For Zuffa and UFC, It’s Back to their Real “Birthplace” Tonight
by Charles Jay
The UFC returns to Atlantic City for the first time in seven years, and it’s happening at the hippest, newest place the city has to offer, the Revel Hotel/Casino.
The Fx-televised card, which features Clay Guida and Gray Maynard in the main event, marks a triumphant return to the Jersey shoreline, and even more significant than that, it is a return to the beginning of the new era in mixed martial arts as it started its uphill climb into the consciousness of America, and later, the world.
The city and state has played a big part. Many people understand that there might even BE a UFC as we know it without the unified rules that were compiled by the New Jersey State Athletic Control Board, under the leadership of Larry Hazzard, back in 2000.
A little more than a month after the UFC was purchased for around $2 million by Zuffa LLC, the company that consisted of Lorenzo Fertitta, Frank Fertitta and Dana White, they ran their first promotion at the Taj Mahal in Atlantic City. Tito Ortiz and Jens Pulver were the big winners on the bout sheet, but the sport in general was to benefit for years to come.
This was a great signal for the organization, in the sense that it represented a presence in a state that was known for staging major boxing events and thus was a regulatory leader. Many people who go back more than a decade with the UFC remember that the common procedure then was to avoid states with strong commissions and thus strict regulatory practices. But Zuffa understood that the only way to gain mainstream acceptance and reassume a position on pay-per-view television (which John McCain has helped cut them out of) was to put a “new coat of paint” on its product.
Certainly it was a tamer version of the sport; gone were the “Wild Wild West” days where almost anything went. The new visionaries realized that it was time to clean up their act.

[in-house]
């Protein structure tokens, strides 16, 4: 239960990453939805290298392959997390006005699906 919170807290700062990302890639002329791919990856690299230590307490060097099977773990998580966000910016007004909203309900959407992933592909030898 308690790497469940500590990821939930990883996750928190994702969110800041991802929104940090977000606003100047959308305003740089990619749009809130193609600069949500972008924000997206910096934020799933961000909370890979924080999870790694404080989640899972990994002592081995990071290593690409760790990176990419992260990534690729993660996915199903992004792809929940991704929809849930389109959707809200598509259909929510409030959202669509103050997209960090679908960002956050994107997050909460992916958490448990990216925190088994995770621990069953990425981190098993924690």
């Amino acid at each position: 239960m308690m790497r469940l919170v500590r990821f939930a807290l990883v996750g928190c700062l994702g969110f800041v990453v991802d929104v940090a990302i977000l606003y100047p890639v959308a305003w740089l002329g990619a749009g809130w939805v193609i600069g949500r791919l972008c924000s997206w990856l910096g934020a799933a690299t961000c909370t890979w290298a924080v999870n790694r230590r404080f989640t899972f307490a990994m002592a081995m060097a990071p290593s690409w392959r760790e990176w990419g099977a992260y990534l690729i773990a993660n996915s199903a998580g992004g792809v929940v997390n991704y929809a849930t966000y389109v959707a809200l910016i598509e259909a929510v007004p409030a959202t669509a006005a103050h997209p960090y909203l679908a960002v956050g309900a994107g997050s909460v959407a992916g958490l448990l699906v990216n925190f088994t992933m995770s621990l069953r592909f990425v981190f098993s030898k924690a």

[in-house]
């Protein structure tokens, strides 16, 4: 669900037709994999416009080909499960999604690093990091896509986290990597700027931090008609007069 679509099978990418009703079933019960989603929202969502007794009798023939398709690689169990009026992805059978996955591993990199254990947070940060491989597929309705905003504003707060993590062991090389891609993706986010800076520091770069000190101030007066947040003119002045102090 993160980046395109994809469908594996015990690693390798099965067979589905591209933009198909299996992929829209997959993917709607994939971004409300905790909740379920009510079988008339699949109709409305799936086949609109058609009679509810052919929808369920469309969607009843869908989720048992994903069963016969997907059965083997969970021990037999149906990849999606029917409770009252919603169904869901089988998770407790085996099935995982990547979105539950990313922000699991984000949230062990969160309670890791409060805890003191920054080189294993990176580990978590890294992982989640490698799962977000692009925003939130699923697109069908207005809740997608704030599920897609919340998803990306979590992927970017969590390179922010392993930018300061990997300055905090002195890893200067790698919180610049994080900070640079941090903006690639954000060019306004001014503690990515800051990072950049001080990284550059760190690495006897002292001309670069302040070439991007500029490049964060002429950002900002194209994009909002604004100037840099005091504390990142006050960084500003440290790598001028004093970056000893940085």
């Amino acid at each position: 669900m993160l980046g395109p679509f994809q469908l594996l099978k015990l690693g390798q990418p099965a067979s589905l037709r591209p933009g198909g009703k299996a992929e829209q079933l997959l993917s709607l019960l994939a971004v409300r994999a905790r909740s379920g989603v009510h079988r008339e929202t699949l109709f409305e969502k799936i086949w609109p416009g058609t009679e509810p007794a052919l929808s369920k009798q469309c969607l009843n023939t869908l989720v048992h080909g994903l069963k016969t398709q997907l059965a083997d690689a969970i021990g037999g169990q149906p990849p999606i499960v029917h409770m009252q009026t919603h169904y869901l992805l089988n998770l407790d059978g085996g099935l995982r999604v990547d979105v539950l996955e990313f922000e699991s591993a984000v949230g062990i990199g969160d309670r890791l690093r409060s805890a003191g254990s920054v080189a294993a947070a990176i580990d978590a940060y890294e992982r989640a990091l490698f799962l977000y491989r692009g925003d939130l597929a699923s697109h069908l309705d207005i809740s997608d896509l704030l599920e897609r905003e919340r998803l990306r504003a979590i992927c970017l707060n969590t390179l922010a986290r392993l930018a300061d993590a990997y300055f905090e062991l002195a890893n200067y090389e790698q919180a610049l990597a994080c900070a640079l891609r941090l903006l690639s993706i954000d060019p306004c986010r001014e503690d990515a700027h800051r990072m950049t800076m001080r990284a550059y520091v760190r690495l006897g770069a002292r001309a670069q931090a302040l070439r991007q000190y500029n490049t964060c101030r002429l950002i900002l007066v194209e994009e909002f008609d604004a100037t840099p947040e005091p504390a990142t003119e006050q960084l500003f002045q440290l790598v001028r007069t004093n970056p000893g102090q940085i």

The state of New Jersey was already on that page. And the UFC, under its previous ownership, had been right there with them. Hazzard’s board actually began to sanction MMA events in September of 2000 with a show put on by the International Fighting Council. Then UFC 28 was held on the Atlantic City boardwalk. During this time, the NJSACB was reviewing rules, tweaking a few things, and getting MMA promoters into the practice of submitting to the same kinds of medical testing procedures and other safety measures that had been instituted for boxers.
Subsequent to Zuffa’s debut with the UFC, the moment that turned the sport around and got it headed in the right direction for good took place in April 2001, when the NJSACB held its now-famous “summit meeting” in which interested parties from around the country were invited for an opportunity to have input into the compilation of “unified rules” for the sport of mixed martial arts. These included the prohibition of certain blows that had previously been permitted, a system of time limits and weight divisions, and medical testing. North of the border in Quebec they were already doing much of this, and after Hazzard’s meeting, many of the states that allowed MMA, along with the promoters who had a stake in it, followed.
At a press conference that announced UFC 31, also in Atlantic City, Lorenzo Fertitta thanked Hazzard for “helping put MMA on the map.”
And Hazzard, the New Jersey official, wasn’t looking at it selfishly either. “We are very hopeful also that the state of Nevada takes a serious look at mixed martial arts,” he said at that same press conference. “I’m very confident that they will and I’m very confident that in a very short period of time we will be extending the level of exposure to another major venue in the combative sports industry, and that is the state of Nevada.”
As we know, that’s happened.
Hazzard was no stranger to leading the way in this regard. He had been out front in helping to establish unified rules for boxing that were adopted by the Association of Boxing Commissions, which have become adopted in all member jurisdictions. His regulatory actions in mixed martial arts, and the follow-up on the part the UFC, have helped cut the path for MMA to gain a place in the landscape of sport that has made it a regular staple on pay-per-view television, an accepted activity by most state commissions, and a form of entertainment that could bring a major network like Fox to the table.